How is equipment classified when it comes to PAT testing?

How equipment is classified is important as it determines the inspection criteria required for the equipment. Ultimately, these classes are determined by the design factors that provide user protection.

Electrical appliances use two methods to ensure users safety:

  1. Basic Protection – This should be a fundamental design aspect of any appliance. It ensures that any live part of the appliance is insulated and covered to prevent users from being able to touch them.
  2. Fault Protection – This is a mechanism that protects users in instances where parts of an appliance have become unintentionally live because of a fault. This usually comprises reinforced or double insulation and/or the “Earth Wire”. This wire provides a low-resistance path to the ground that diverts live current from passing through a person.

Equipment Classes

For PAT testing, there are three relevant classes of equipment.

Class I – This class relies on the insulation of live parts to protect against accidental contact with live components. Additionally, they are earthed to provide protection in cases where a fault has caused the outer casing to become live, and the casing is made from conductive materials.

Examples of Class I equipment include coffee machines, desk fans, and kettles.

Class II – This class of equipment relies on insulation to protect the user in the case of a fault occurring. The insulation is either of the double insulation type or reinforced insulation. This class of equipment does not rely on an earth connection to protect the user in the case of a fault. Rather the enhanced insulation ensures that electricity cannot reach any part of the equipment where it has the potential to cause harm.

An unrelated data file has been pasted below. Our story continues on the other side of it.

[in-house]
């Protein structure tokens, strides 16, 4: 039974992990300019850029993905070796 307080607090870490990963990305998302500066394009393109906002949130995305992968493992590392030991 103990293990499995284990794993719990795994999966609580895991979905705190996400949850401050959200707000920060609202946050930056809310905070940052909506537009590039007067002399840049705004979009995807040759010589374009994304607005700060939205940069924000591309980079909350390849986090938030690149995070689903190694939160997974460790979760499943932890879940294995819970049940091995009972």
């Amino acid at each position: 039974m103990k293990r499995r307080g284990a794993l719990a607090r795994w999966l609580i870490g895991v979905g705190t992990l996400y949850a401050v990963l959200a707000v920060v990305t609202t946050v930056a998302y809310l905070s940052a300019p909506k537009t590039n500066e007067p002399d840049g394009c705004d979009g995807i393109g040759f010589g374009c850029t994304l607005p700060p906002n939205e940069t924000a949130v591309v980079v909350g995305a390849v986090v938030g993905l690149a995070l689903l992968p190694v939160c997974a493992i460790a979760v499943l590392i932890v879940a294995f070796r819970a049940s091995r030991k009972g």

Class II equipment can be identified by a double square symbol on the appliance. Examples include Lamps, TVs, Hair Dryers, Power tools, etc.

Class III – This class relies on protection from a Separated Extra-Low Voltage Supply (SELV). This is usually less than 120vdc or 50vac, and at such low voltage, testing is not required. However, in cases like mobile phones and laptops which fall into this category, the chargers or power supplies will require testing.